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AIDS Vaccines: Progress and Unmet Challenges

Dani P. Bolognesi, PhD
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Requests for Reprints: Dani P. Bolognesi, PhD, P.O. Box 2926, Duke University Medical Center, Durham, NC 27710.

Duke University Medical Center
Durham, NC 27710

Ann Intern Med. 1991;114(2):161-162. doi:10.7326/0003-4819-114-2-161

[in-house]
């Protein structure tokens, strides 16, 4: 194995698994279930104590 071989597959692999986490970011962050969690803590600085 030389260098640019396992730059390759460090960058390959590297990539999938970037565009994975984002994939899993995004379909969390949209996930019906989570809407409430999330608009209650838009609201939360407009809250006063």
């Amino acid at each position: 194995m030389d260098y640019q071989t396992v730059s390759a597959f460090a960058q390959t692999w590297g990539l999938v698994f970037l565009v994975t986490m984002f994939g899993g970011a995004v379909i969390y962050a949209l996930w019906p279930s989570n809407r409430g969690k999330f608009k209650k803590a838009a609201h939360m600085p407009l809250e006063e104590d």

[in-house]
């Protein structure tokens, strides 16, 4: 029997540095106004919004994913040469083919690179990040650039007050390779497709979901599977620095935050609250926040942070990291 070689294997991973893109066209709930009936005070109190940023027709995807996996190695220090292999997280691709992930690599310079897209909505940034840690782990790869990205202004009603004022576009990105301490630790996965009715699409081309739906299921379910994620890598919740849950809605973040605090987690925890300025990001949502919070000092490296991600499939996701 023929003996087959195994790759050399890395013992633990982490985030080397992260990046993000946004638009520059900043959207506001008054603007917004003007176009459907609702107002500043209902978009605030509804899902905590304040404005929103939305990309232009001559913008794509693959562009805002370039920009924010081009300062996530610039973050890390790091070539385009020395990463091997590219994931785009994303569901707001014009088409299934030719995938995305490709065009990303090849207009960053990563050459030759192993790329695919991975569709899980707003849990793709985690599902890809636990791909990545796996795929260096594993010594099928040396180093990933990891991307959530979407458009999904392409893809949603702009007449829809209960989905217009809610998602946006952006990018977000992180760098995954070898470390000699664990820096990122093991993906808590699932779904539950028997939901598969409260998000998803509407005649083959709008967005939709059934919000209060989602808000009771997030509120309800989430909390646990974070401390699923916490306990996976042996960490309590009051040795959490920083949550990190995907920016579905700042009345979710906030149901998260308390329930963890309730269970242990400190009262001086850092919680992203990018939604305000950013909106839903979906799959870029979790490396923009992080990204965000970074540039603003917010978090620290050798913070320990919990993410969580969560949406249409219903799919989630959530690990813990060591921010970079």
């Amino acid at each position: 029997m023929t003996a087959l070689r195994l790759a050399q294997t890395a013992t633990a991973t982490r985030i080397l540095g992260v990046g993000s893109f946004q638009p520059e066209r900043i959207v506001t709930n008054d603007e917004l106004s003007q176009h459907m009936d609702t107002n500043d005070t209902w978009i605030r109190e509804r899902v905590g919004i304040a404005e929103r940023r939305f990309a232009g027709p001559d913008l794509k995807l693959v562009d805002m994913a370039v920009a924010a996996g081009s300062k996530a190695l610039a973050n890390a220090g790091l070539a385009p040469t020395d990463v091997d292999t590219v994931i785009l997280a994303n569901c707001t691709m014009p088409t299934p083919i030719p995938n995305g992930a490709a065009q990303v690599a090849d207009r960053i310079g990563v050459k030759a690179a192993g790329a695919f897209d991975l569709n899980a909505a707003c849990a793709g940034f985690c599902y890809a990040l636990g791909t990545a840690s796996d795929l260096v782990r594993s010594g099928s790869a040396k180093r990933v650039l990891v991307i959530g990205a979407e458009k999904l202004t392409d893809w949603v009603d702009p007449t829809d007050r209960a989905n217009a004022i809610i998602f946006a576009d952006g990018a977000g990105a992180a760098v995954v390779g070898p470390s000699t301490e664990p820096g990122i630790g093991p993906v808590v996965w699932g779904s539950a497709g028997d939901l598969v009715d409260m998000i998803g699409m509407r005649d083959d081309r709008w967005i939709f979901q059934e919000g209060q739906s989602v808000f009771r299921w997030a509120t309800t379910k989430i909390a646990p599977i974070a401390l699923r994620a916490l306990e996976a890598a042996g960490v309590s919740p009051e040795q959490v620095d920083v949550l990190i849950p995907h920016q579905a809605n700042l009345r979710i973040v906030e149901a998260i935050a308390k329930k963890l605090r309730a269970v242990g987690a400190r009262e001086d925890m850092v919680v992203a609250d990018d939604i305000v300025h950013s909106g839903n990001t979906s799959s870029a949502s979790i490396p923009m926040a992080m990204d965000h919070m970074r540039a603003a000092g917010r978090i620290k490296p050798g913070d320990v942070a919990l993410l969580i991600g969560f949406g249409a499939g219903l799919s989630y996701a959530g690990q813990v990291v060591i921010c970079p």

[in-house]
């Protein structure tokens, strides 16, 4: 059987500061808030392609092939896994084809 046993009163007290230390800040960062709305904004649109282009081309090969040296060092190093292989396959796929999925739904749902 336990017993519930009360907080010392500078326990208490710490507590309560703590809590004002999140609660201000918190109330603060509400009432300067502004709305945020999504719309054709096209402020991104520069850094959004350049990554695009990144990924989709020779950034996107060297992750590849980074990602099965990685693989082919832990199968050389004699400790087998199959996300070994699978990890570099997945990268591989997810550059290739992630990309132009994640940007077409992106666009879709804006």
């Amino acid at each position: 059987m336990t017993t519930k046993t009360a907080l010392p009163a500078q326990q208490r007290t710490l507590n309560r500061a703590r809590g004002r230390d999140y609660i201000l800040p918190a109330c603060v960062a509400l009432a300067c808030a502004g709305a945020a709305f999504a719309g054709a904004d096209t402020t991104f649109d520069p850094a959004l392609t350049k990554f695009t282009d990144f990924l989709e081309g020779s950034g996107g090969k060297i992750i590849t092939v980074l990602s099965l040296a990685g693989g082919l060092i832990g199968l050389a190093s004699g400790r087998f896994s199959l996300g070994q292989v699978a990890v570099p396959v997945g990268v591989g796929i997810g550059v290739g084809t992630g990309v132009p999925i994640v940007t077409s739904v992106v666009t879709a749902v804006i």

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Historically, vaccines have proved to be the most effective, most economical, and safest means of controlling infectious diseases in animals and humans. Indeed, among the most resounding triumphs in medicine has been the development of successful vaccines against viruses, notably those against smallpox and polio. To date, the biomedical community has had no greater challenge than to develop a vaccine against the human immunodeficiency virus (HIV), a virus that presents unprecedented obstacles to researchers and vaccinologists alike. Although the development of a vaccine for the acquired immunodeficiency syndrome (AIDS) has appeared to be a remote prospect, recent progress along several



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